Mayor trumpets sale of Hoboken hospital following court approval

HOBOKEN – Mayor Dawn Zimmer announced today that the “last legal hurdle” to complete the sale of the city-owned hospital was cleared Thursday with federal bankruptcy court approval.

The $65 million deal should be closed within two weeks, officials said, after the judge approved a $10.2 million settlement agreement for the various vendors that were owed $34 million by the hospital.

The only hurdle left is clearance from Commissioner Mary O’Dowd of the state Department of Health and Senior Services (DHSS). A department spokesperson said O’Dowd has until early December to make a decision following the State Health Planning Board’s recommendation to approve in August.

It is assumed the state will sign off. Trenton played an integral part in getting the deal to the finish line, with Democrats providing $11 million in the state budget to pay bond penalties and Gov. Chris Christie promising another $5 million to pay off part of the hospital debt. DHSS also provided a $2.5 million loan to the hospital this summer to keep the facility running while the sale was being completed.

“This is the best possible outcome for the citizens of Hoboken,” Zimmer said in a statement today. “We will now be able to save our hospital and preserve the financial health of our City. This is a huge milestone and the final legal hurdle.”

Over 1,000 jobs would have been lost and the city would have been responsible for $52 million in bonds, she said, if her administration wasn’t able to complete the deal with what they found to be the only buyer worth negotiating with.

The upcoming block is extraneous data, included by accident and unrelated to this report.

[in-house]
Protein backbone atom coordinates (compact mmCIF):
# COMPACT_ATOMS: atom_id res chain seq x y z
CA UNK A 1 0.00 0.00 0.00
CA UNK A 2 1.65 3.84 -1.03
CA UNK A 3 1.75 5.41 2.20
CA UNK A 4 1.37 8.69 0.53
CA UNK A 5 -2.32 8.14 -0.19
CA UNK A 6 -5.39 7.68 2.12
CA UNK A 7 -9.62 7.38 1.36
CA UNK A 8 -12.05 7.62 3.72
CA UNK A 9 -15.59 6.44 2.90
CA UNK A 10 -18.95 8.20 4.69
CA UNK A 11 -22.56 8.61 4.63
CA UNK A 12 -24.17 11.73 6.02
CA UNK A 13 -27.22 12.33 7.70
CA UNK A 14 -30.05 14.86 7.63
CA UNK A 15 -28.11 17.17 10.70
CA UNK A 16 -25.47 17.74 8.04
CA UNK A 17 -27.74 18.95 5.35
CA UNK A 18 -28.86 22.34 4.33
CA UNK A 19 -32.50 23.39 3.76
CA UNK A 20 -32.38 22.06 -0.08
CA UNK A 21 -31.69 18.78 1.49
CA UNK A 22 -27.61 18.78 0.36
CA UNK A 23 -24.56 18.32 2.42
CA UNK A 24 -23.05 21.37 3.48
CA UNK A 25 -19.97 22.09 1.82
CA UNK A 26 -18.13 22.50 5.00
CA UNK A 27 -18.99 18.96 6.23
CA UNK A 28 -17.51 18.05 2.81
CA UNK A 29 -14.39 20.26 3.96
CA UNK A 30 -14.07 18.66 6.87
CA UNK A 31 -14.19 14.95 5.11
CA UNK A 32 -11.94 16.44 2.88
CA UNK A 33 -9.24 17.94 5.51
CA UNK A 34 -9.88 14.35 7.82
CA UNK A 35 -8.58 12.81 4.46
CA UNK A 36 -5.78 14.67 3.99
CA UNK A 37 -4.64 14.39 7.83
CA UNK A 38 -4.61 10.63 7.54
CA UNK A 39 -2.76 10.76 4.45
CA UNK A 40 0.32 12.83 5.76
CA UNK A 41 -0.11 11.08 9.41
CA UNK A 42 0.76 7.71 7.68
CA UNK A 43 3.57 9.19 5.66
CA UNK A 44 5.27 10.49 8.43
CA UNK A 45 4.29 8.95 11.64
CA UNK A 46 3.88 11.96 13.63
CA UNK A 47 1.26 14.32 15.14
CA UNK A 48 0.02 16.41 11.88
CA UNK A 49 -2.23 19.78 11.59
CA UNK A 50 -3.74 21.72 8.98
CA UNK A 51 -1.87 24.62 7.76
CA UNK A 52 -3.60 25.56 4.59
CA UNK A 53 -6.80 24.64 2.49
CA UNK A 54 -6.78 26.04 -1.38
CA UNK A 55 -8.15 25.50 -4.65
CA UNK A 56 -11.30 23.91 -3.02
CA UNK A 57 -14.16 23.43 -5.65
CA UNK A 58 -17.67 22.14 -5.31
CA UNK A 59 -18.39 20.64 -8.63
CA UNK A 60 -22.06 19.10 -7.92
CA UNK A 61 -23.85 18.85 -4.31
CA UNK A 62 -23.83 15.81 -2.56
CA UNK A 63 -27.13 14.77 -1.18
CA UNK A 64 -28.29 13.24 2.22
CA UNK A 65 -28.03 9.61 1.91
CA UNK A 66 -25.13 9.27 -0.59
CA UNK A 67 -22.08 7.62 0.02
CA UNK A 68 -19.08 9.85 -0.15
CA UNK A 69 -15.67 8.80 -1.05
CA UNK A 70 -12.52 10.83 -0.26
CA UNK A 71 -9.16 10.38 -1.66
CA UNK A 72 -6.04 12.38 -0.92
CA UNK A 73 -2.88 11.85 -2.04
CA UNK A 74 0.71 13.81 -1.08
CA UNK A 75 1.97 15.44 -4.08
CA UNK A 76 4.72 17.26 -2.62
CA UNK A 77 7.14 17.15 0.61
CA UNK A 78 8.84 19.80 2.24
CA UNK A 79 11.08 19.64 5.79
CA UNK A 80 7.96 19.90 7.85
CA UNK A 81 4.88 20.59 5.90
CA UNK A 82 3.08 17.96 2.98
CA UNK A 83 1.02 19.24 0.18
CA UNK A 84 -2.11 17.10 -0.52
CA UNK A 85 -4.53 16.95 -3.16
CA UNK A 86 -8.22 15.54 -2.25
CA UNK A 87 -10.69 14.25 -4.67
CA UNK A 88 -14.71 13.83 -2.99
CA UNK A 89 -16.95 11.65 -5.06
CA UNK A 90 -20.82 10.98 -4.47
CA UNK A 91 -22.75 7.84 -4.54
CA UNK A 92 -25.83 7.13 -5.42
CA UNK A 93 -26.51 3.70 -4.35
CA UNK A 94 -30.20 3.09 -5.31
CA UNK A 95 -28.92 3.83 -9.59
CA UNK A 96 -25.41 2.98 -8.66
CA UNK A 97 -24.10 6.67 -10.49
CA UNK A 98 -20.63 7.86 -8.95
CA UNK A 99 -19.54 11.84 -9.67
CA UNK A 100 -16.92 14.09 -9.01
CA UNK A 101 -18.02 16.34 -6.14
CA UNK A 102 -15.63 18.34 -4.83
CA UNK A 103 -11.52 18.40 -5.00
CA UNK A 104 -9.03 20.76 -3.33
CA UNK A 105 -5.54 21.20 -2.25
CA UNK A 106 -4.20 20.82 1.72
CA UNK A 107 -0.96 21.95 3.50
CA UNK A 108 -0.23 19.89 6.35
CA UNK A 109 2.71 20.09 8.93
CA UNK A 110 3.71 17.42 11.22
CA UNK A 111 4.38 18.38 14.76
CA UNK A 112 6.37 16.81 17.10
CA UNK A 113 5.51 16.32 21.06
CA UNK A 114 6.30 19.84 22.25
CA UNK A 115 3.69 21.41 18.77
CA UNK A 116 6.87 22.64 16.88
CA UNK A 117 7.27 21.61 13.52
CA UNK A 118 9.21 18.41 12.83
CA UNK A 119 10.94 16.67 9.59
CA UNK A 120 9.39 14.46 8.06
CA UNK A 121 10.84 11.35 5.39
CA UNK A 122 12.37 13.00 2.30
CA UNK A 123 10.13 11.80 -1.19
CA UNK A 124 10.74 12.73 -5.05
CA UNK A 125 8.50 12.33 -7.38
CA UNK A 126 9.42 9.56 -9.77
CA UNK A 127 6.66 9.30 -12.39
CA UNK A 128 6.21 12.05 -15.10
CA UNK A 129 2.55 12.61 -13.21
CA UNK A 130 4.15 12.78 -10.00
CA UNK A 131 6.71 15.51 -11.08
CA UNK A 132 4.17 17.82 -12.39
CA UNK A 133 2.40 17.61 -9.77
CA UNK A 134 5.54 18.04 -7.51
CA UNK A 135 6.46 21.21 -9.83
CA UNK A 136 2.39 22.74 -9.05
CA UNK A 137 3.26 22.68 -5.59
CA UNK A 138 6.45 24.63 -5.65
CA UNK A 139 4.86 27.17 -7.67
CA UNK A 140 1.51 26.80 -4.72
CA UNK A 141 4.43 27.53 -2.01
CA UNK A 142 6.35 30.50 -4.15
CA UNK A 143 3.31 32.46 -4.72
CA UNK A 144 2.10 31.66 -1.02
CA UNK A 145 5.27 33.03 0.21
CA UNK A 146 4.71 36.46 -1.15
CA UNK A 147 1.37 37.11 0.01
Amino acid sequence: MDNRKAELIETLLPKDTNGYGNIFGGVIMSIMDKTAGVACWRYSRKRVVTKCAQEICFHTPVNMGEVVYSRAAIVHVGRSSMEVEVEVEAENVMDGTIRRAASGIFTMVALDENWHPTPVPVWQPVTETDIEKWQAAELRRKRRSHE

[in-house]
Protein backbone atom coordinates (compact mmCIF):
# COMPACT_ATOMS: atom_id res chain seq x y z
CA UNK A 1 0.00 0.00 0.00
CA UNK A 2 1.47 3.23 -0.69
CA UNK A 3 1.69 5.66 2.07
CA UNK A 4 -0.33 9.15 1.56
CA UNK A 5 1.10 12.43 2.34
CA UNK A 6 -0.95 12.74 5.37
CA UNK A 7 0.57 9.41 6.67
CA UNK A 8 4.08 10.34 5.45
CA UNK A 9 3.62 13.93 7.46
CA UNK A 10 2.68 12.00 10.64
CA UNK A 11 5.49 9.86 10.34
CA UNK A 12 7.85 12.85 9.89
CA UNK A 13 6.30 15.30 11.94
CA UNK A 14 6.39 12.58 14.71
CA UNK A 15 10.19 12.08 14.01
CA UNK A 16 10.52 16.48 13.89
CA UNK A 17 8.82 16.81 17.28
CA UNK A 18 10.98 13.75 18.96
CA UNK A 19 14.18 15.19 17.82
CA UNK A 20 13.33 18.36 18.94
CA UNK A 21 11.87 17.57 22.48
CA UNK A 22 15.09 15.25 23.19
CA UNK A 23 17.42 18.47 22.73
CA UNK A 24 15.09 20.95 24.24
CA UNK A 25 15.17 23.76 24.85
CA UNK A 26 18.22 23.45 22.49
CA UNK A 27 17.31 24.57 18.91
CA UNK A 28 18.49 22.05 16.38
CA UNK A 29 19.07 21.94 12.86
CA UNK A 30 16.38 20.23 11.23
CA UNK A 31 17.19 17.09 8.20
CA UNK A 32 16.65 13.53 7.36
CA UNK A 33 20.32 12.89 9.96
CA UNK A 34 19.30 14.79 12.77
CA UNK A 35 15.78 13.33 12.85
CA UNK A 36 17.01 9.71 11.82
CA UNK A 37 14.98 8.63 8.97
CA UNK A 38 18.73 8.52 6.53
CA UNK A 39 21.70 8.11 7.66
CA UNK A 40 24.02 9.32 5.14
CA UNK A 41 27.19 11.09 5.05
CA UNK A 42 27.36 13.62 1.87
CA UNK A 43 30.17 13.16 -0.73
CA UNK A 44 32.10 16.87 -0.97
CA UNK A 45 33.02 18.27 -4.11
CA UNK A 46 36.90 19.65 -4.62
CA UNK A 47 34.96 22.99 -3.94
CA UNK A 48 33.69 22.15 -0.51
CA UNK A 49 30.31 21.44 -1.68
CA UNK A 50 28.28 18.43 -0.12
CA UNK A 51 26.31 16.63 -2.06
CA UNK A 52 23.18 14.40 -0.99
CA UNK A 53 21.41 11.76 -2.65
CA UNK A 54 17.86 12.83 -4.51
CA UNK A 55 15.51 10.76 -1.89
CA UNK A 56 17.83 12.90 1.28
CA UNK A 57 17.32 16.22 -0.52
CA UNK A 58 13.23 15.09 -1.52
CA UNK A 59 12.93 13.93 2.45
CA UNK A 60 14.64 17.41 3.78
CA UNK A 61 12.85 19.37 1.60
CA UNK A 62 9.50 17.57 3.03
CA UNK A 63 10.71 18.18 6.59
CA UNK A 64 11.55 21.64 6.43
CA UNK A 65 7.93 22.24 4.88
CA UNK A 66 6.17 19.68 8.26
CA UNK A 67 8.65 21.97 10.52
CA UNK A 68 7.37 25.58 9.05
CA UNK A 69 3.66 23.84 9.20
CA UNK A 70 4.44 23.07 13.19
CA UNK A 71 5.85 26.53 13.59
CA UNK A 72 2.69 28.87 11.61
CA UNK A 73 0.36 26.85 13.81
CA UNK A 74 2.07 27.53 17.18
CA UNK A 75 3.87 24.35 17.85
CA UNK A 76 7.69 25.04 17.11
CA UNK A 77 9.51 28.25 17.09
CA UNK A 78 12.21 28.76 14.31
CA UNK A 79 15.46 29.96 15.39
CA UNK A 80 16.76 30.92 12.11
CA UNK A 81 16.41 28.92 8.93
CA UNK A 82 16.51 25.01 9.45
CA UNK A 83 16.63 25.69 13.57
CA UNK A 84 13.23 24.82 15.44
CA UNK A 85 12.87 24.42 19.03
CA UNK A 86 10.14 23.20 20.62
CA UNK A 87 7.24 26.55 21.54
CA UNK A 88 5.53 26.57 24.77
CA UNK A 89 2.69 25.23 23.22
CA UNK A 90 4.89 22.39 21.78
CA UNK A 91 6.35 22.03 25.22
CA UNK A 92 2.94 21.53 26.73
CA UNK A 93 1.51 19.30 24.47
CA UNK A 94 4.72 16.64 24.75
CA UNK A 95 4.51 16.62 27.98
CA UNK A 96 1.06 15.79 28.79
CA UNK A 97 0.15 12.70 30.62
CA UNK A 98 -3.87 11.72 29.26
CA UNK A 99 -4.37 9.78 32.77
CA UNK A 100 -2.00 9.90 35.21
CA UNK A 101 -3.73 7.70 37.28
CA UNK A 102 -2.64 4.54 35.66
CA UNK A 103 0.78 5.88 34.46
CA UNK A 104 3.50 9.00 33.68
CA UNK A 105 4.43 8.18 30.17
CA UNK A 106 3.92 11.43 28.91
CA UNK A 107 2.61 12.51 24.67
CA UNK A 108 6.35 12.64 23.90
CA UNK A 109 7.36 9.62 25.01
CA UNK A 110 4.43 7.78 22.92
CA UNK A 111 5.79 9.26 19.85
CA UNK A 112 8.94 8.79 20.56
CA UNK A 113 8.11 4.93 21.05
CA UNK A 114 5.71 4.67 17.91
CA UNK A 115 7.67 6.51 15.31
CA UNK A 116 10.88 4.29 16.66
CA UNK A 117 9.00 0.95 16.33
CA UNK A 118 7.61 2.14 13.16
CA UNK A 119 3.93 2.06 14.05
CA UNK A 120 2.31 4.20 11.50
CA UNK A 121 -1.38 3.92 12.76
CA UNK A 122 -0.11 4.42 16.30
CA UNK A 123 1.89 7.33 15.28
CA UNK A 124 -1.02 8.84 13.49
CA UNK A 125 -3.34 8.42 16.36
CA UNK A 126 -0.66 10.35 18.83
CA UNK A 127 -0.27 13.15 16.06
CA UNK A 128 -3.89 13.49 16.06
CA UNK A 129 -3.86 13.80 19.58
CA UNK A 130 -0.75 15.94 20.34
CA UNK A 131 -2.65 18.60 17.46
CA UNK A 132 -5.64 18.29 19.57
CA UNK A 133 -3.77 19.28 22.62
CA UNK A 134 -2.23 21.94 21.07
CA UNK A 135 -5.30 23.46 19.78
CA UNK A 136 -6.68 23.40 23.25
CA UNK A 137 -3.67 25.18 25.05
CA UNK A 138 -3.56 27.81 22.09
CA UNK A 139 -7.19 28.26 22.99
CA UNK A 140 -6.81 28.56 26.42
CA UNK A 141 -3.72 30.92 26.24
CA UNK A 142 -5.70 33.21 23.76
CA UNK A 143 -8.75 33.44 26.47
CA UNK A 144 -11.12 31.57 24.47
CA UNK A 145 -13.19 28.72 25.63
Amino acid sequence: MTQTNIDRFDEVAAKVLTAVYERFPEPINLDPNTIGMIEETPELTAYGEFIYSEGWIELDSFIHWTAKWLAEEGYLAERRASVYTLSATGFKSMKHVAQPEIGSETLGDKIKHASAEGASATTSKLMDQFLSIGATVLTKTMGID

A sticking point for the city’s officials handling the sale – spelled-out in the bid request – was for the hospital to maintain all of its services while remaining an acute care facility for at least seven years.

The eventual buyers, owners of Bayonne Medical Center, were the only bidder willing to keep all of the services in-house. Other bidders, like Jersey City’s Christ Hospital and Jersey City Medical Center, made offers that would have consolidated some services, for instance moving their birthing centers to Hoboken, while shifting other services out of the Hoboken facility. These bids were rebuffed by the city’s hospital board and officials directing the sale.

Contrary to Hoboken’s insistence to maintain every service, the state issued a report this year recommending Hudson County hospitals begin consolidating services to save money. Christie’s administration has been trying to wean those hospitals – HUMC, JCMC, Christ’s – and others off annual subsidies called stabilization funds. The state gave those three hospitals $21 million in 2010, more than half of the funding statewide.

The state report recommended consolidation of services, or sale and redevelopment of one of the hospitals in the region.

Although the Hoboken sale was constructed to discourage consolidation, it did move the hospital into the hands of a for-profit entity – effectively ending any state stabilization funding, which is reserved for non-profit facilities.

 

Mayor trumpets sale of Hoboken hospital following court approval